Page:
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07 November 2011
On February 18 2011, in its decision in Twentieth Century Fox Film Corp v Pouyau, the Federal Court of Appeals in Civil and Commercial Matters, Division II, granted a preliminary injunction against a registered trademark on the basis that it is prima facie identical to a well-known trademark owned by a third party.
Section 16.2 of the Agreement on Trade-Related Aspects of IP Rights (TRIPs) refers to well-known trademarks as follows:
"In determining whether a trademark is well-known, Members shall take account of the knowledge of the trademark in the relevant sector of the public, including knowledge in the Member concerned which has been obtained as a result of the promotion of the trademark."
In Argentina, well-known foreign trademarks were protected even before TRIPs came into force, with the courts holding that "they have traditionally deserved a special protection, insofar as it is possible… that third parties take advantage of other's prestige".
Moreover, Section 50 of TRIPs establishes that the judicial authorities shall have the authority to order prompt and effective provisional measures so as to prevent the infringement of any intellectual property right from occurring. Furthermore, the judicial authorities shall have the authority to adopt provisional measures ex parte where appropriate, in particular where any delay is likely to cause irreparable harm to the right holder or where there is a demonstrable risk of evidence being destroyed.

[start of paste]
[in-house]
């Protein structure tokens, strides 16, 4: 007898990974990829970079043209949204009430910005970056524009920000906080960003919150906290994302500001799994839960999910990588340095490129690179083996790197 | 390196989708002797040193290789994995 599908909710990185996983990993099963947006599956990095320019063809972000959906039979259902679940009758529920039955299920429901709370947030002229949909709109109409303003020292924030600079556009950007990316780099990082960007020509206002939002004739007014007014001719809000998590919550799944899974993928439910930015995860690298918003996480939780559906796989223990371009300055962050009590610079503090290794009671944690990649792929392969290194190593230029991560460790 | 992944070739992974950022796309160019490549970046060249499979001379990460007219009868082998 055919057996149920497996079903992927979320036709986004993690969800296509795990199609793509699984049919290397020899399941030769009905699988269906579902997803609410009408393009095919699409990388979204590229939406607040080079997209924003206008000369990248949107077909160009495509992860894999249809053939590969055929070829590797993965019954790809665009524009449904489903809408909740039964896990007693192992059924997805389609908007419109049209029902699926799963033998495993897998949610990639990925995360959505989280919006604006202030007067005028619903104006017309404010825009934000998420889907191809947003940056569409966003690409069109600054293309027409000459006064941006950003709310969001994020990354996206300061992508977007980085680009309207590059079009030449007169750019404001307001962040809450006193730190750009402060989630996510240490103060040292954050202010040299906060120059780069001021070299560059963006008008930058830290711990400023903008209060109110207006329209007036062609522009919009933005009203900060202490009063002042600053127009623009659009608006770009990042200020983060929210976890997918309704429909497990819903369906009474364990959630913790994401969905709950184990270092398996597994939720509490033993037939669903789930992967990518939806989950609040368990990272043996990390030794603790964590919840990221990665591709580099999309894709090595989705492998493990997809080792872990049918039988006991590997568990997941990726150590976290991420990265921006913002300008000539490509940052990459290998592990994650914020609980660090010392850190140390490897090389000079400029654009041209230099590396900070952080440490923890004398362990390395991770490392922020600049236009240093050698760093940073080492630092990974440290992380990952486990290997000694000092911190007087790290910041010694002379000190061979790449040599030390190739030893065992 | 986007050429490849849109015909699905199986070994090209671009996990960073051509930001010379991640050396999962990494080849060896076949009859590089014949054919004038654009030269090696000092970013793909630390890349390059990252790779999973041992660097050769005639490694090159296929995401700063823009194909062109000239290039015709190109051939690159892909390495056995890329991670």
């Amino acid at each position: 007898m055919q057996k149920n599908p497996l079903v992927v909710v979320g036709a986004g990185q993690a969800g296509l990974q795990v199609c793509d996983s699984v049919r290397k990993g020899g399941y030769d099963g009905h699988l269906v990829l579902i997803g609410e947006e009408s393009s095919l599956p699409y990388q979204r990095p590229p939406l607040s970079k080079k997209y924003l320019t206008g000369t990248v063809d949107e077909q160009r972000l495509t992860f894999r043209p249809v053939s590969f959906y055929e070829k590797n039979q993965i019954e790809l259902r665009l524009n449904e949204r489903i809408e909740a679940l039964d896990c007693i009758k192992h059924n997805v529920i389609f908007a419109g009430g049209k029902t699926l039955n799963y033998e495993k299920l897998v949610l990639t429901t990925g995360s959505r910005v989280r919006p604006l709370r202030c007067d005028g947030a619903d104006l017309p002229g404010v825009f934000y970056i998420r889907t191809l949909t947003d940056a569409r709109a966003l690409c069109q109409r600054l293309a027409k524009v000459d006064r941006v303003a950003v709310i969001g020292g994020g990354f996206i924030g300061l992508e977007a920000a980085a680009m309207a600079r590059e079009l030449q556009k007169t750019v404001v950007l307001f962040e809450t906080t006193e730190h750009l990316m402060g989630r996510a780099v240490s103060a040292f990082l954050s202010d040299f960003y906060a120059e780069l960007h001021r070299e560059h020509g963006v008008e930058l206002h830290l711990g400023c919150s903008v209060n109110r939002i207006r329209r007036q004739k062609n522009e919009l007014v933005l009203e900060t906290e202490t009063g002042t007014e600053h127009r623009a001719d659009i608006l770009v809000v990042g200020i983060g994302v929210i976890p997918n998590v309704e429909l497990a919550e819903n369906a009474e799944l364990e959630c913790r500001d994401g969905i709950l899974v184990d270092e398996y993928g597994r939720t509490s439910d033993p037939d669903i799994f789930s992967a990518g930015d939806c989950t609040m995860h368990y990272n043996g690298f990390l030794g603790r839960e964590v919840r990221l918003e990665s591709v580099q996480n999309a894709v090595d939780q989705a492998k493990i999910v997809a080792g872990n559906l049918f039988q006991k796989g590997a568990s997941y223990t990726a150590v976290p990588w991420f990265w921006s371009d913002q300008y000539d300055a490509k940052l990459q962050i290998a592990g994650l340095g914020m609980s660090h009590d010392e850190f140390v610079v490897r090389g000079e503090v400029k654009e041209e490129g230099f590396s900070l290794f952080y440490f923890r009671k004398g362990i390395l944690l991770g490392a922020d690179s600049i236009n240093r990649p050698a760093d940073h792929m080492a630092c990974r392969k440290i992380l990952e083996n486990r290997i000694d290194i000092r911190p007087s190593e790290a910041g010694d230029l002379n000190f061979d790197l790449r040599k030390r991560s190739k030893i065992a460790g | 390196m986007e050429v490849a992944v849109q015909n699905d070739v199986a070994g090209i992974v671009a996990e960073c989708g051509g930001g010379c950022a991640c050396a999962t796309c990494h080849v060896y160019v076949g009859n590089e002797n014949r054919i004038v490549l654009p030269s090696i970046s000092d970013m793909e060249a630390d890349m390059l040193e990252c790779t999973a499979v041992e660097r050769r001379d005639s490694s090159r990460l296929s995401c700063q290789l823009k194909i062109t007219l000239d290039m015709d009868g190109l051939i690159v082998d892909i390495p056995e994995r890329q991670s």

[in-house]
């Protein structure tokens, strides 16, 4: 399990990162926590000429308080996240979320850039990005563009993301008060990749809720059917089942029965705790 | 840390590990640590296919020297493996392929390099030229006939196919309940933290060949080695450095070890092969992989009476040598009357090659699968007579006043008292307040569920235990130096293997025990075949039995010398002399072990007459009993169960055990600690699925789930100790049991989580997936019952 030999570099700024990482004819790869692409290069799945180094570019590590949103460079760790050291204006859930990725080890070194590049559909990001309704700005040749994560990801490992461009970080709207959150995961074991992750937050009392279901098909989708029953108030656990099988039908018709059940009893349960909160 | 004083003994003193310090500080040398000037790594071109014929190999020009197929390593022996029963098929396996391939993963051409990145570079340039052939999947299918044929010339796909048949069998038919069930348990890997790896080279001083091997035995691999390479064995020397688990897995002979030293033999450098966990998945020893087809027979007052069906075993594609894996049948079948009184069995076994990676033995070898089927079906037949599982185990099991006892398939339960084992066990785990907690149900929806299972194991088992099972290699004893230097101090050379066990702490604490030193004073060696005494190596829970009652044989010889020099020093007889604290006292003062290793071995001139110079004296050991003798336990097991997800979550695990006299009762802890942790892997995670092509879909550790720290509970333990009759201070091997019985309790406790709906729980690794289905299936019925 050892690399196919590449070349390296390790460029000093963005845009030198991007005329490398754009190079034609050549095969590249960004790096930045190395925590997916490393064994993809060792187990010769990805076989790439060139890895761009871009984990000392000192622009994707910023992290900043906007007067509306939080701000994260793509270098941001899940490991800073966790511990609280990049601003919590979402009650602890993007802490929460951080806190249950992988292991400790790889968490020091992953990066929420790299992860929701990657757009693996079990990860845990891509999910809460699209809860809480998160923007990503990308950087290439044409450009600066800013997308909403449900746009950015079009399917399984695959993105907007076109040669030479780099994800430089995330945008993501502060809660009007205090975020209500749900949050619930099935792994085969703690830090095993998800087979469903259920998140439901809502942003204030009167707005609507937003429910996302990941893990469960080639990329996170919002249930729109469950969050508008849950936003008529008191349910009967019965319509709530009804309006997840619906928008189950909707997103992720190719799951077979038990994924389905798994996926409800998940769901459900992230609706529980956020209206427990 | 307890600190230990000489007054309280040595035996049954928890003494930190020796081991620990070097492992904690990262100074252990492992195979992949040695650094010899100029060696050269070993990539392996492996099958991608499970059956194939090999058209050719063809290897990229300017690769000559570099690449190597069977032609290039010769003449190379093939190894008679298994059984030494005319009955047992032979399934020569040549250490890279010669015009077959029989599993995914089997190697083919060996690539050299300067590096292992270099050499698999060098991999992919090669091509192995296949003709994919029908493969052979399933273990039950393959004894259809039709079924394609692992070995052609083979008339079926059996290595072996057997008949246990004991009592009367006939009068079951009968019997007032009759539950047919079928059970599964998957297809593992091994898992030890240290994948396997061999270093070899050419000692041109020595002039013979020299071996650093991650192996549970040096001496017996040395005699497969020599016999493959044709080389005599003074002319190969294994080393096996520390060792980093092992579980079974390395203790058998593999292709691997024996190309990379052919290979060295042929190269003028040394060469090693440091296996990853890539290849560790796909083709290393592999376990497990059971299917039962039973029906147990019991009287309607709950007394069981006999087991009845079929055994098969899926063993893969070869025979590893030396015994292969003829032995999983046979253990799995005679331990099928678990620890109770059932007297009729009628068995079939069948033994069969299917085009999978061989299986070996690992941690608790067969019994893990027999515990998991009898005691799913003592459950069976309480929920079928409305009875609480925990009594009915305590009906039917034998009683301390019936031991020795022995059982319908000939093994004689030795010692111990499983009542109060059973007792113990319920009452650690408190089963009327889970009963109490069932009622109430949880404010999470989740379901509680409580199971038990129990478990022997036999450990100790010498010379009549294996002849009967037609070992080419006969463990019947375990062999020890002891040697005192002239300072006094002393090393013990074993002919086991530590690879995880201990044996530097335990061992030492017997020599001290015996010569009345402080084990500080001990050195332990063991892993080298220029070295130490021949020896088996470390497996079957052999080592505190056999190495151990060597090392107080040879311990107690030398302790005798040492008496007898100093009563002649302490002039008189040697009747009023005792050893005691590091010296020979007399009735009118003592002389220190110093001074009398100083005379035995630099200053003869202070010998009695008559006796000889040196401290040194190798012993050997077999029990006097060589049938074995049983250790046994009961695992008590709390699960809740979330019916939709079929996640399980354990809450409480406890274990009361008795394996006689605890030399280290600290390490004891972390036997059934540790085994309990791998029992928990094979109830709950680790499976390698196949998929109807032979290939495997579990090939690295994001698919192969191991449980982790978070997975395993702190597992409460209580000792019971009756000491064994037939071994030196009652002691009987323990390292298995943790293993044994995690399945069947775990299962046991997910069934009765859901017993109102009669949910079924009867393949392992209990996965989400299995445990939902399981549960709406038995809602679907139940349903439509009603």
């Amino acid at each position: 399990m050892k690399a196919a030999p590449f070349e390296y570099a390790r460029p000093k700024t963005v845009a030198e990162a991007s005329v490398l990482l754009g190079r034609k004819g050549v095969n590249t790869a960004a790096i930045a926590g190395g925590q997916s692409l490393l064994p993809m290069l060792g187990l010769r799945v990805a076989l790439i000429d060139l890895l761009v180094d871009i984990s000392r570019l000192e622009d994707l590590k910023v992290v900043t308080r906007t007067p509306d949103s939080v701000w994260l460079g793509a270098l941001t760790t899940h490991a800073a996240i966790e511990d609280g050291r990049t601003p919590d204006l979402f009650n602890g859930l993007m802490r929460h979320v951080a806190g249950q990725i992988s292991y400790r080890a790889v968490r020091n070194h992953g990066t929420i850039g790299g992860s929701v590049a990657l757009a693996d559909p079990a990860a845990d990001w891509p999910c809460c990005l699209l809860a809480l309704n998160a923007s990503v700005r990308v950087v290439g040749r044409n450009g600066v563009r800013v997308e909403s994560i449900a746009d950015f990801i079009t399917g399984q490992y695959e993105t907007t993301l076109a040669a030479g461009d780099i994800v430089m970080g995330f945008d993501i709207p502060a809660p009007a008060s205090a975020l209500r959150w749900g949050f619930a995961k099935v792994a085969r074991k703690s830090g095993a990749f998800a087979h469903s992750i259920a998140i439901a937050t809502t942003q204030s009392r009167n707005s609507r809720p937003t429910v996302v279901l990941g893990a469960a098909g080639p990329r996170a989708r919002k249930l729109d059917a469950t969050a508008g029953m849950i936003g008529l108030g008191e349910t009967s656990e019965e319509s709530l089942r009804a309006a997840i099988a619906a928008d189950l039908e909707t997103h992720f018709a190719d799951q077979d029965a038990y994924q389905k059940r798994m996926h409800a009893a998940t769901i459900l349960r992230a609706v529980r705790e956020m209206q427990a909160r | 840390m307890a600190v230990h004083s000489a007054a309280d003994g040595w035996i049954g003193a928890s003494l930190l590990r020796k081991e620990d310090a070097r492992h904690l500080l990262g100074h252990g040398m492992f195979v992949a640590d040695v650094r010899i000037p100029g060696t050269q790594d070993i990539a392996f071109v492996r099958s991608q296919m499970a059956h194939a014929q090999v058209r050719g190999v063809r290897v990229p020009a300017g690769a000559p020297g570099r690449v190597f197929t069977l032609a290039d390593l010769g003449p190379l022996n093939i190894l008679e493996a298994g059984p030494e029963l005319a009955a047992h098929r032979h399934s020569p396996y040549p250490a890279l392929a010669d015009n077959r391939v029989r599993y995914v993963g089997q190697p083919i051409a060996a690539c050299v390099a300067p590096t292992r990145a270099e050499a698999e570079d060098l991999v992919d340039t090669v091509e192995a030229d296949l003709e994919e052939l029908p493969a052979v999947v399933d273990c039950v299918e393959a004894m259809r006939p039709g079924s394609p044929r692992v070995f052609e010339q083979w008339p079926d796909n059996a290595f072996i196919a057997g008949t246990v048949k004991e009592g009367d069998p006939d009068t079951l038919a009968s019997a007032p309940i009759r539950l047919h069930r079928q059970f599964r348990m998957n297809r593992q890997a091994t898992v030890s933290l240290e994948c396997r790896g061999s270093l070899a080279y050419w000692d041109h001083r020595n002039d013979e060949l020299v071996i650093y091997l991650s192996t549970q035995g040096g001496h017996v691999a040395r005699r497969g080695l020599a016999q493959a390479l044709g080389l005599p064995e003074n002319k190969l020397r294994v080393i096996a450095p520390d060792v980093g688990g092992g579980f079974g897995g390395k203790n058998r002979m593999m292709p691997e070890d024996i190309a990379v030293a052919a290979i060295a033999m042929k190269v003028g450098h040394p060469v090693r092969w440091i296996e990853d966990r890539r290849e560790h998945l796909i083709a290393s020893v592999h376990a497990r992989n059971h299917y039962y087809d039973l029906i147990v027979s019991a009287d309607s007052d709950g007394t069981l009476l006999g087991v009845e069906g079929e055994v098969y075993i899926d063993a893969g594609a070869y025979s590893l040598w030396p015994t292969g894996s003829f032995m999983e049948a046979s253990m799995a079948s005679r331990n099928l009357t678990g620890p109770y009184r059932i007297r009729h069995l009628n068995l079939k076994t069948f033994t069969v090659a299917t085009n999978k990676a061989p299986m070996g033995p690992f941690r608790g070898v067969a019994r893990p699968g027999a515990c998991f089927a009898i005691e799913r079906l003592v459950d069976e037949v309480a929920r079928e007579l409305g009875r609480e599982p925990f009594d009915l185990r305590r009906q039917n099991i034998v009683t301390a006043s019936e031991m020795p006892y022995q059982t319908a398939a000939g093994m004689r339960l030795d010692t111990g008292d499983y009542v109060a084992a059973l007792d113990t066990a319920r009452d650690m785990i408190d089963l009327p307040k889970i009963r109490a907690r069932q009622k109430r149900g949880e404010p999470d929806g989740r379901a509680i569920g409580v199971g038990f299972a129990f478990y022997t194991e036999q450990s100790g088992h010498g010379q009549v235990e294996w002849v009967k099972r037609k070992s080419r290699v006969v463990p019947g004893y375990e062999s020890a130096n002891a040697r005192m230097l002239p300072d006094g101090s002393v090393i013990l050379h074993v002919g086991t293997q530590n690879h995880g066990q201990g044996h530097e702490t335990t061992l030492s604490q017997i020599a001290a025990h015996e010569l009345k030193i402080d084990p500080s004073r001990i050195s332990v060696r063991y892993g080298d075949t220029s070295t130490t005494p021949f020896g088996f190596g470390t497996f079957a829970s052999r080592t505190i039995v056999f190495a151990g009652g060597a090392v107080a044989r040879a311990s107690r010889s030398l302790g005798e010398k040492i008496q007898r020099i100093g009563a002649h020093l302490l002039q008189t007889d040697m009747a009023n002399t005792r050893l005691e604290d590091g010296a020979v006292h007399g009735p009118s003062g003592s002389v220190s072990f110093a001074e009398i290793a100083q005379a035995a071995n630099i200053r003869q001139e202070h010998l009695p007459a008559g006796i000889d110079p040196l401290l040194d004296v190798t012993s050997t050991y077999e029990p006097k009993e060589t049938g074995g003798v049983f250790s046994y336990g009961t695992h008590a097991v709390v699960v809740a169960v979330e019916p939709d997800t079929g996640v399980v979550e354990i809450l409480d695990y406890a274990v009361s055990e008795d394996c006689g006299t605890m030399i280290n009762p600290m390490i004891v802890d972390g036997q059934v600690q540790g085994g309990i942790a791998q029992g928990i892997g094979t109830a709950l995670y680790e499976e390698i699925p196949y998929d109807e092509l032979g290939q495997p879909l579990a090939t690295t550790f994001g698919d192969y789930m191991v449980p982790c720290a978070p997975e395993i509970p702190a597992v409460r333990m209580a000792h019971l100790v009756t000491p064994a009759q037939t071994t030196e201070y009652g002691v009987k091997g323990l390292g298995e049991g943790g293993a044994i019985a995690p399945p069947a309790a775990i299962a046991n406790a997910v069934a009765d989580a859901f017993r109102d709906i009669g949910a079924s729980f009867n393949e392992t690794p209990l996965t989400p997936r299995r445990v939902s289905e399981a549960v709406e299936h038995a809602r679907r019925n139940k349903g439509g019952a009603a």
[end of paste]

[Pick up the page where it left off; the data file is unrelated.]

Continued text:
Based in this provision, the court granted the preliminary injunction and ordered Mr Pouyau to stop using his registered trademark, DUFF. This ruling was of particular interest as:
In its decision, the Federal Court of Appeals took into account that the plaintiff was the owner of the DUFF trademark in several countries, thus demonstrating the creditability of its right, especially when taking into consideration the widespread popularity of the television series The Simpsons and the reference made therein to the beer consumed by the main character.
Based on the above, the Federal Court of Appeals revoked the judgment of the first instance court and acknowledged that the plaintiff was entitled to protection for the use of a trademark associated by the public with the aforementioned series. The court therefore decided to order - even against a registered trademark - the requested preliminary injunction.
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